Managers have three months to guard against no-deal Brexit
Asset managers have just three months left to apply for a Dublin authorisation should the UK crash out of the EU without an agreement over its future relationship with the bloc, Irish investment experts have warned.
In the event of a so-called ‘hard Brexit’ , July is the cut-off point for a process that could take between six and nine months, according to Mark White, head of the investment management group at McCann Fitzgerald, a leading Irish law firm.
“People are starting to count backwards [from the Brexit date of March 2019],” he said. “I think you will see a number of applications going in over the summer from UK asset managers and other financial services businesses that need to continue to access the EU market post-Brexit and are not prepared to operate on the basis of ‘let’s hope it’s all right on the night’.”
Last month, the UK and the EU agreed to a conditional transition period until 31 December 2020 as a possible route to a more orderly withdrawal from the union. This would extend the date for the completion of any business restructuring that might be required in order to continue to access the EU, post-Brexit.
However, the deal will only remain in place once contentious issues – such as the border between the Republic of Ireland and Northern Ireland – are agreed.
Credit: William Murphy
According to six-monthly statistics issued by the Central Bank of Ireland, the number of investment companies seeking authorisation in Dublin has remained flat over the past two years to the end of 2017. Just one firm per six-monthly period gained authorisation in the first and second halves of 2016 and the first half of 2017.
No new firms were authorised in the second half of 2017.
However, the rate was likely to increase exponentially as asset managers sought to alleviate the possible impact of the UK crashing out of the EU, said Paul Traynor, partner in financial services advisory at EY Ireland.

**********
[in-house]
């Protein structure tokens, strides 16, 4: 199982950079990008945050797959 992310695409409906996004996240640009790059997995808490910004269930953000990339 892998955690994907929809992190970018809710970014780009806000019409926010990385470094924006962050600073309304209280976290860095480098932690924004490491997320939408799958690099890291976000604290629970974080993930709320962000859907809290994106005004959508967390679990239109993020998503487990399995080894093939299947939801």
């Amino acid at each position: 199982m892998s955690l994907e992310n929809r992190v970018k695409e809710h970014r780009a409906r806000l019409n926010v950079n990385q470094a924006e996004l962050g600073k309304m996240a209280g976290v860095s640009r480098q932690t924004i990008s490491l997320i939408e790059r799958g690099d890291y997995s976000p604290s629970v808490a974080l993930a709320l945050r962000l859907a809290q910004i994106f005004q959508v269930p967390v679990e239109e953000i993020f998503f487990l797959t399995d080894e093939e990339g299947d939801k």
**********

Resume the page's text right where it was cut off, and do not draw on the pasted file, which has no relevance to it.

Investment managers were “making ‘no regret decisions’ that they would take one way or another regardless of Brexit”, Traynor said. “Now they are looking at taking decisions that they may regret – for example, having to sink some cost into something that they might regret regardless of whether we see a hard or soft Brexit.”
The number of investment firm authorisations is likely to jump to double-digits over the next six to nine months, Traynor added.
Firms are getting to the point “where they can delay their plans no longer”, he said.
A spokesperson for Ireland’s central bank said they did not comment on authorisations or applications. However, in a speech given in January to the European Financial Forum, Philip Lane, the bank’s governor, said he expected the current levels of authorisation to increase further.
Dublin was very much open for business, he said. “We have put in place authorisation processes that are transparent, predictable and consistent. Firms that are engaging with us will find us open, engaged and pragmatic.”
Some UK-based managers have expanded existing subsidiaries in Dublin or Luxembourg to ensure European clients are not affected by the UK exiting the EU.